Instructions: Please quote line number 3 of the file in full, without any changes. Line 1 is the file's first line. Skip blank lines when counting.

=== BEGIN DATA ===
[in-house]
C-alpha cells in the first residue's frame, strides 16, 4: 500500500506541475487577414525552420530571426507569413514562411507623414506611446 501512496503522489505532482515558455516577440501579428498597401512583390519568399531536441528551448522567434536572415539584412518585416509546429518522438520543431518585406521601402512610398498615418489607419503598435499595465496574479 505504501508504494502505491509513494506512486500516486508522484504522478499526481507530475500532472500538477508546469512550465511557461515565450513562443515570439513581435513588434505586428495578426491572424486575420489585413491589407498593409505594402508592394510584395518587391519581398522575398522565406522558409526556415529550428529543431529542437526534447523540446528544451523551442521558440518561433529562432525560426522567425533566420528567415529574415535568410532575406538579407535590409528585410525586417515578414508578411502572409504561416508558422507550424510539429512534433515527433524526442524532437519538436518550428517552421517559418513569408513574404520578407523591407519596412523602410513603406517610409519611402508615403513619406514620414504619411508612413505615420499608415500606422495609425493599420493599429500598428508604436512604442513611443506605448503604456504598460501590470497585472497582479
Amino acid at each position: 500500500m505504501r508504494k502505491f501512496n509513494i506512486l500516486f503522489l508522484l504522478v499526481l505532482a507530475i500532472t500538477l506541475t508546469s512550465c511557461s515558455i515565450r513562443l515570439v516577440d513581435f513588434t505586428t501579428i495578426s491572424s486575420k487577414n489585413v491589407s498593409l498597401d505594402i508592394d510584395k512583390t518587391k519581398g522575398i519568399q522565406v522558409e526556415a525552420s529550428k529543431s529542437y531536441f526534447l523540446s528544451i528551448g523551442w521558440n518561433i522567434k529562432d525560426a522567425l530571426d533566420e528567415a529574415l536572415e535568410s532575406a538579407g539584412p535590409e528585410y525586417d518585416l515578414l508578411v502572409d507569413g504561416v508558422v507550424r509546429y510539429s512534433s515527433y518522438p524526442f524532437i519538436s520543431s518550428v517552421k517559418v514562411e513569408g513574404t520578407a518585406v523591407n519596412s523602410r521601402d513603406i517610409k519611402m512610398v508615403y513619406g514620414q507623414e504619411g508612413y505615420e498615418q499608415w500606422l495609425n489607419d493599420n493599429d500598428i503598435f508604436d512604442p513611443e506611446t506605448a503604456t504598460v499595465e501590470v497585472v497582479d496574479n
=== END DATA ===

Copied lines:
Amino acid at each position: 500500500m505504501r508504494k502505491f501512496n509513494i506512486l500516486f503522489l508522484l504522478v499526481l505532482a507530475i500532472t500538477l506541475t508546469s512550465c511557461s515558455i515565450r513562443l515570439v516577440d513581435f513588434t505586428t501579428i495578426s491572424s486575420k487577414n489585413v491589407s498593409l498597401d505594402i508592394d510584395k512583390t518587391k519581398g522575398i519568399q522565406v522558409e526556415a525552420s529550428k529543431s529542437y531536441f526534447l523540446s528544451i528551448g523551442w521558440n518561433i522567434k529562432d525560426a522567425l530571426d533566420e528567415a529574415l536572415e535568410s532575406a538579407g539584412p535590409e528585410y525586417d518585416l515578414l508578411v502572409d507569413g504561416v508558422v507550424r509546429y510539429s512534433s515527433y518522438p524526442f524532437i519538436s520543431s518550428v517552421k517559418v514562411e513569408g513574404t520578407a518585406v523591407n519596412s523602410r521601402d513603406i517610409k519611402m512610398v508615403y513619406g514620414q507623414e504619411g508612413y505615420e498615418q499608415w500606422l495609425n489607419d493599420n493599429d500598428i503598435f508604436d512604442p513611443e506611446t506605448a503604456t504598460v499595465e501590470v497585472v497582479d496574479n